Snake Oil Salesman?
Without knowing what he’s selling, the fellow in the picture could be any of these traditional fast talkers.
I’ve always admired folks that can speak fast, yet clearly. When we were first married, my wife and I furnished our home with treasures from country auctions. I loved listening to the auctioneer call the bids. Sometimes it was difficult to resist getting caught up in the frenzy as the auctioneer worked the crowd. When he would really get it rolling, his calls had a lyrical, almost musical sound to them.
Some folks have a natural talent for fast talk, and a few have made a career of it. Leroy Van Dyke started out as an auctioneer in 1951. Upon his return from Korea in 1956, Van Dyke, an amateur musician, penned a song about his start as an auctioneer. Within weeks the recording sold over a million copies.
Another career-switcher, Jonathan Eberhart was a magazine science writer living in the Maryland suburbs of Washington, D.C. His interest in the sea shanties and maritime music of the Chesapeake Bay and Eastern waterways prompted him to form a group by the name of the Boarding Party. The Boarding Party released several LPs of great maritime music. Jonathan Eberhart also released a solo LP featuring his deft guitar work and his wonderful, melodic voice. Eberhart was blessed with the talent to sing fast, complex lyrics at breakneck speed with perfect articulation. His “Winnie the Pooh Rag” is the best example of this that I have heard. I chose to post his version of “Methodist Pie” only because it fit the theme of today’s post better.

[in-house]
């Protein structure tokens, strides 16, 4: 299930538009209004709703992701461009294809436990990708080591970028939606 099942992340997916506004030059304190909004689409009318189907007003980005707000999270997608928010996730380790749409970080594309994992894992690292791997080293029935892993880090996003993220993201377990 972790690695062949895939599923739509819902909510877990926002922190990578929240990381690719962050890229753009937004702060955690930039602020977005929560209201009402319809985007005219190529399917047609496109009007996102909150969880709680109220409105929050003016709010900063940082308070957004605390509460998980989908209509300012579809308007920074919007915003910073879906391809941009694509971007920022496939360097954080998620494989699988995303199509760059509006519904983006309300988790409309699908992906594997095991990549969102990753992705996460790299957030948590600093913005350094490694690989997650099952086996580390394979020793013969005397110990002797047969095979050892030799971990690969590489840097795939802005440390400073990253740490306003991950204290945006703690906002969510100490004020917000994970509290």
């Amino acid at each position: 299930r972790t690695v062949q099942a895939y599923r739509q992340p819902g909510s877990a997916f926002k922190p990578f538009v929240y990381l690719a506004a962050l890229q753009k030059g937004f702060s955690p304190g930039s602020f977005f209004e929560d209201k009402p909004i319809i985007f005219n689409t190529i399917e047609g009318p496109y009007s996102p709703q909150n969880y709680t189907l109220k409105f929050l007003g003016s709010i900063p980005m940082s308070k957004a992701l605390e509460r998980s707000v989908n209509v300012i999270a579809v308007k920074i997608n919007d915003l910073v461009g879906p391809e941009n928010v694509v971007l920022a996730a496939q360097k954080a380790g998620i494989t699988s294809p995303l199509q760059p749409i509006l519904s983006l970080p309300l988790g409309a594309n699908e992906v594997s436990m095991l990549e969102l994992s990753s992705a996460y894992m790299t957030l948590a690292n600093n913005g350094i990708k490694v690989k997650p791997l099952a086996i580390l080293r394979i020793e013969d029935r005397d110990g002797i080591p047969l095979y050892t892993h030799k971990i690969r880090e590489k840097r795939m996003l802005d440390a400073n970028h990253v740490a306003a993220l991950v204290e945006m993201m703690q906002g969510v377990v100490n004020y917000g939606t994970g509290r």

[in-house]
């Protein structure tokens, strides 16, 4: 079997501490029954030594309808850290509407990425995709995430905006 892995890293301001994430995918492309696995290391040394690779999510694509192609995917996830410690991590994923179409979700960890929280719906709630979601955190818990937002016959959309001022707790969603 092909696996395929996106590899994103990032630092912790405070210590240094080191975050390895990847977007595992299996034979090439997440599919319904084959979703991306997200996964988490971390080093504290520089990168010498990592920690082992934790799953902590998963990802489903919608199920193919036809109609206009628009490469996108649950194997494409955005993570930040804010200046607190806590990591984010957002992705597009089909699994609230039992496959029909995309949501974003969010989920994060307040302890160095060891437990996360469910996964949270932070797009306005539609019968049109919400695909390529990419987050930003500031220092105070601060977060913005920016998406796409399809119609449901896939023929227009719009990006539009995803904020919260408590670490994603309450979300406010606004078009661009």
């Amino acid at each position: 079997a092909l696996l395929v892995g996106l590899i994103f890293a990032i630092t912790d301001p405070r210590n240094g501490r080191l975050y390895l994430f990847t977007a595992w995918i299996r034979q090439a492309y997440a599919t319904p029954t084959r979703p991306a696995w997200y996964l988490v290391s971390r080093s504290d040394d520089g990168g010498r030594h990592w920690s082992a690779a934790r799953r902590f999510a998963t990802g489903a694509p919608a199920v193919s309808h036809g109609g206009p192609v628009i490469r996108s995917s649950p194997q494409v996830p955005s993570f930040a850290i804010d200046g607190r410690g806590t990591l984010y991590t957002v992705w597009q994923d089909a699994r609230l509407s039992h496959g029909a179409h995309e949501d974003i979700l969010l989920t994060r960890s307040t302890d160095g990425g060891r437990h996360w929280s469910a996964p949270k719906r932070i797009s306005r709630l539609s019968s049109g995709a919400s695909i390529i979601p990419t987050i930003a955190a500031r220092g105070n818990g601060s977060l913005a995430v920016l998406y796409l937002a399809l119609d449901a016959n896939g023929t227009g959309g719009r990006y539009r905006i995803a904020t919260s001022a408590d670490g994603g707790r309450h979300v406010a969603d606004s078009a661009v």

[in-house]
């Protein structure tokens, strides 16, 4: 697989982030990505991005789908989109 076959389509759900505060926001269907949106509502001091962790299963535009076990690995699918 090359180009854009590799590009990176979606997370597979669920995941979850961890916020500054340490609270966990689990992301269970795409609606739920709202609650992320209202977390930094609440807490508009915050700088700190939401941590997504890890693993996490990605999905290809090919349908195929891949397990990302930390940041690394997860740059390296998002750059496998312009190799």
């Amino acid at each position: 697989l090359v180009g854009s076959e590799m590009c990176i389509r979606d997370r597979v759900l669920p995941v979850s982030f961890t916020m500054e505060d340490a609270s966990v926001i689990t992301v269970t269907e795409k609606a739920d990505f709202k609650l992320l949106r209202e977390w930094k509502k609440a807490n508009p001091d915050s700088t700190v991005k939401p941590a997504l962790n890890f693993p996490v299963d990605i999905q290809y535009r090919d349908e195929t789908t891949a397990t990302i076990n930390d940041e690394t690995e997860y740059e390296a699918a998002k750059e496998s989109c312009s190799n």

Fiddler “Hash House” Harvey Ellington honed his craft on the medicine show circuit during the Depression in North Carolina. In 1937 he hooked up with guitarist Ray Williams, vocalist Charlie “Dunk” Poole Jr., banjo player Garfield Hammonds, and guitarist “Starving” Sam Pridgen. They played together on Raleigh’s WPTF radio as the Swingbillies and later on Richmond’s WRVA as the Tobacco Tags. This cut, a take on Frankie and Johnny, is a great example of the kind of antics that would draw the crowds to the wagon for the old medicine shows.
Steve Goodman’s classic ”Talk Backwards”. I just couldn’t resist.